Pick, Sounds like you are doing well, meeting lots of characters, doing a bit of dancing, seeing some wonderful country. I follow your journal. its very good.
  • PickerelPickerel Posts: 154Member
    @donaldjose I will keep that side trip in mind. I am giving myself seven months so I can enjoy plenty of side trips. The other thru-hikers I have encountered are not taking many detours, but some have conceded my trip has been more interesting for all my hitchhiking and side trips. I have enjoyed all the side trips for sure, with the only negative being that any time I take a day off I wind up getting pushed back into a different group of hikers. I don't mind meeting a new group, but miss the other crew for sure!
    Appalachian Trail class of 2013, Georgia to Maine
    Continuing adventures at shepherdadventures.wordpress.com
  • donaldejosedonaldejose Posts: 3,144Member
    edited March 2013
    Yes, seven months is a good choice. As I recall many of the through hikers I met were taking 5 months for the trip. Hope you enjoy Old Rag if you have time for it. http://www.nps.gov/shen/planyourvisit/old_rag.htm Another nice side hike for waterfalls in SNP is the White Oak Canyon Trail. A person can leave the AT up along Skyline Drive and hike down White Oak Canyon towards Old Rag and then do a loop trip up and down Old Rag. In other words, White Oak Canyon can be the way to hike from the AT to the Old Rag Loop. http://www.nps.gov/shen/planyourvisit/upload/whiteoak_canyon_combined.pdf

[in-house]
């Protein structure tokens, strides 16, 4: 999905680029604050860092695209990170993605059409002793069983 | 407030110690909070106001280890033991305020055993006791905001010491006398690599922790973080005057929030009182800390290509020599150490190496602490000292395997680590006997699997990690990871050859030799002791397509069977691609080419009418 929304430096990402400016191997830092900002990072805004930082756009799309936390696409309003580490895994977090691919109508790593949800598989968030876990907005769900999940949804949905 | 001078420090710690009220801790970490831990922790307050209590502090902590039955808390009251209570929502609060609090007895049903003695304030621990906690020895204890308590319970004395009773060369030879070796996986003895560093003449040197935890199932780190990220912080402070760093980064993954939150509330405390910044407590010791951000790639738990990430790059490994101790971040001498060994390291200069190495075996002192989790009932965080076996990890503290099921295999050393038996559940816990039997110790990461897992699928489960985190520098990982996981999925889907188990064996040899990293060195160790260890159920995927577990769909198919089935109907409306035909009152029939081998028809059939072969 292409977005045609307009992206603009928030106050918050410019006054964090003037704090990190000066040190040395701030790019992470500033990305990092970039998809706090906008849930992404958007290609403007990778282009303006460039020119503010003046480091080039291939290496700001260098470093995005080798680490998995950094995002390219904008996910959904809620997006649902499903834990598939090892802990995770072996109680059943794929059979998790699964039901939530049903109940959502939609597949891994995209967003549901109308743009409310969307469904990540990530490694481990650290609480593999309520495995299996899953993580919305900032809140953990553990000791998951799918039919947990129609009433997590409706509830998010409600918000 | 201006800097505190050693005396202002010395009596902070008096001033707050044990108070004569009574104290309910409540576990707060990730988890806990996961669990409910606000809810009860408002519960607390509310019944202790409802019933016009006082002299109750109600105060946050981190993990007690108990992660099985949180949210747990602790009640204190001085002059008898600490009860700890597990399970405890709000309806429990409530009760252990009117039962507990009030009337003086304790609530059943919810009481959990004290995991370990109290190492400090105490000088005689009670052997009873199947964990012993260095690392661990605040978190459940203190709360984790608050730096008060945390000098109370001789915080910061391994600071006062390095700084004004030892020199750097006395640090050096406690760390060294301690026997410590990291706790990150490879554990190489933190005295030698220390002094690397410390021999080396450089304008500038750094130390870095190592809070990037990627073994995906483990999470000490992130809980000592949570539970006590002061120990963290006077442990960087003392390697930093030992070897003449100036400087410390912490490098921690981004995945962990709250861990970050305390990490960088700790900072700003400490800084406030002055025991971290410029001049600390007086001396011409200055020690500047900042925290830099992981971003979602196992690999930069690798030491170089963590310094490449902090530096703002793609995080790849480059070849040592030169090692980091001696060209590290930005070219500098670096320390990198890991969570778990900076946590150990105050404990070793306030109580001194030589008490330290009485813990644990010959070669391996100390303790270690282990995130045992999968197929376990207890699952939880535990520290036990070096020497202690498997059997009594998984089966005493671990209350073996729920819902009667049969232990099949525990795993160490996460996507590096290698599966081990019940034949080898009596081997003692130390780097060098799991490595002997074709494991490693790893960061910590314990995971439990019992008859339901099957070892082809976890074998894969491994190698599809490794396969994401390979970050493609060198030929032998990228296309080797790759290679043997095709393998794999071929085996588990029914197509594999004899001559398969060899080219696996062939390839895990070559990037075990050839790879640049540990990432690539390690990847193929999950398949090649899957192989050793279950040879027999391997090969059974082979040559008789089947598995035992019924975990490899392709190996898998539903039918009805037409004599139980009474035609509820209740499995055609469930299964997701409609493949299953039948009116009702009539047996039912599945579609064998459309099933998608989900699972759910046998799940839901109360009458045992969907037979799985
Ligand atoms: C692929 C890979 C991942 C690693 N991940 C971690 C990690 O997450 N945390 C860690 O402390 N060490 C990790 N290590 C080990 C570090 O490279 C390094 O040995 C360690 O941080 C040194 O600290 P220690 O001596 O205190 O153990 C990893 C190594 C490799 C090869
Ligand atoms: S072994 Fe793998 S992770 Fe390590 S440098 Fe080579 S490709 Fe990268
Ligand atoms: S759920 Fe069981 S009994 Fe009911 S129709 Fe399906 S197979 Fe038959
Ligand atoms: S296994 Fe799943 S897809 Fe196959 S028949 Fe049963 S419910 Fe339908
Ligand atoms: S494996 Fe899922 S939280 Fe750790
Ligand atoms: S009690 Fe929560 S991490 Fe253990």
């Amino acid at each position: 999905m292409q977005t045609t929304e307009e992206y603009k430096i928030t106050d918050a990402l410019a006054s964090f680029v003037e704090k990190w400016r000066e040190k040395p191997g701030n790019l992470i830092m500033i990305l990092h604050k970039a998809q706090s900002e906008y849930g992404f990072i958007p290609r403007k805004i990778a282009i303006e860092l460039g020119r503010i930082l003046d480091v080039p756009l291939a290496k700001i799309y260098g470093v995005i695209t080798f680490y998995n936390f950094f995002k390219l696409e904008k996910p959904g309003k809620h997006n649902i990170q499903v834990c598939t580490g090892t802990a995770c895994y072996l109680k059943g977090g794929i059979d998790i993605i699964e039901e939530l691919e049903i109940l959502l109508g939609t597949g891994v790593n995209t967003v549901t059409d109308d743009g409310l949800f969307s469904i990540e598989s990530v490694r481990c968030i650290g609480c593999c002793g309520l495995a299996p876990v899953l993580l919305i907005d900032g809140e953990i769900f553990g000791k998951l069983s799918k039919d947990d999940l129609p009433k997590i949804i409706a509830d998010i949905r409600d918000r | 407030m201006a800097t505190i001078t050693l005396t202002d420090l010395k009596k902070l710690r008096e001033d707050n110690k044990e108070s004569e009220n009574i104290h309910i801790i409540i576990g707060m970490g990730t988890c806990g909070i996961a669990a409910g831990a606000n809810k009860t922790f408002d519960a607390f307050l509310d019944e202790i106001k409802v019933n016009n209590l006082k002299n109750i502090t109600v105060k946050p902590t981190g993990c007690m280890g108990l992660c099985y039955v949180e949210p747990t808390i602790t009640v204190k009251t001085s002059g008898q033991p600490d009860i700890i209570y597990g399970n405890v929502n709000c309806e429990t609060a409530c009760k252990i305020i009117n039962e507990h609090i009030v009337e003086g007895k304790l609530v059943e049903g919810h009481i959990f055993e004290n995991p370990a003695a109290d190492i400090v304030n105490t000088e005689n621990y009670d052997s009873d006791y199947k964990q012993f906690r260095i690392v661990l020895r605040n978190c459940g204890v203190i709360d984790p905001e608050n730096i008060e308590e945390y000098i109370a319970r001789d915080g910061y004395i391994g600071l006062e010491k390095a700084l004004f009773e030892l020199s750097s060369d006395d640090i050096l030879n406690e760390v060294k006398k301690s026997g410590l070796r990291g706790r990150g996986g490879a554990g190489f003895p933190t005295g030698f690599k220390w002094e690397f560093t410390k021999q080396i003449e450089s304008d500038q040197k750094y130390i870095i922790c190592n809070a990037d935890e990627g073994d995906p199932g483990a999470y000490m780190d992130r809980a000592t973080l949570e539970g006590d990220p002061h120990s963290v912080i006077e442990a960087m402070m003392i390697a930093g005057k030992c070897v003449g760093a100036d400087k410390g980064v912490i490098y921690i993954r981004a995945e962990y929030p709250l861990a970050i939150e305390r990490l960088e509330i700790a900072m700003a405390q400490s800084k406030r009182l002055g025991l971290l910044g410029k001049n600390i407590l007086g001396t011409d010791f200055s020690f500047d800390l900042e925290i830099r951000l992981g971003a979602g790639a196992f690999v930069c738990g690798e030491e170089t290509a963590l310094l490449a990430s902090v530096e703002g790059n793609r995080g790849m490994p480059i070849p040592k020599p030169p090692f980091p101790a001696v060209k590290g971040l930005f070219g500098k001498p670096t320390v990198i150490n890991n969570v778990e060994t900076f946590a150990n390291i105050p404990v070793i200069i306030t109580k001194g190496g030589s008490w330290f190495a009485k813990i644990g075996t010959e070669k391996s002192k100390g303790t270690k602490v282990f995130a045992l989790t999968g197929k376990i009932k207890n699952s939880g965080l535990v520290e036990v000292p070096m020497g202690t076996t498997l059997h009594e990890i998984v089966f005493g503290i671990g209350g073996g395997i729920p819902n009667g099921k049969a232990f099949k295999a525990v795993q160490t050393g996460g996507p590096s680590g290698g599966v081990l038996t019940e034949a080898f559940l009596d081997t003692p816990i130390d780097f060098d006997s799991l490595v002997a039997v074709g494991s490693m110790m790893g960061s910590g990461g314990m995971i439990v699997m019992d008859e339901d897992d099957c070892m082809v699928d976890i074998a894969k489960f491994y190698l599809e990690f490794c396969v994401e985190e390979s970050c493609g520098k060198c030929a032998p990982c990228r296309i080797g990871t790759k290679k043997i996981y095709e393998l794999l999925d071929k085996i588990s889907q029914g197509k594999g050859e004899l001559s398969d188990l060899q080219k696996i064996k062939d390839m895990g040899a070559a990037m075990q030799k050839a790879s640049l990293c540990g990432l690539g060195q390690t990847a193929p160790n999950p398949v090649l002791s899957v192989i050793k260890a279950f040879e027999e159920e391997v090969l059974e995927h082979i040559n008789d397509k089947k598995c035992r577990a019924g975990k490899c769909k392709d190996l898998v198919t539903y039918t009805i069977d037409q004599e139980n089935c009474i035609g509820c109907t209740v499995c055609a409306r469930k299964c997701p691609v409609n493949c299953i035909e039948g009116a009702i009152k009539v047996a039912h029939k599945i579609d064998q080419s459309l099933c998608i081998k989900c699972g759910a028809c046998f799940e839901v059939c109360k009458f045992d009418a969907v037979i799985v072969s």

Post edited by donaldejose on
  • birdmanbirdman Posts: 115Member
    Geez! That's a long trip. Nice choice of gear to take though ;)

    I love the 16-35mm more & more everytime I shoot with it. The colors are so WARM, and the very close focusing is quite nice. Besides the distortion at UWA, this lens is one of the best WA options in the business IMHO. I haven't used the 85/1.8G as much as I should, but maybe you can post some nighttime images with that gem. Would love to see the galaxy from up above. Have fun
  • LarryLarry Posts: 1Member
    I live Millinocket, Maine 20 miles from Mt. Katahdin. It is breath taking in it,s fall colors, you and your D-800 will love it. There are many photos opps. on the 100 mile wilderness.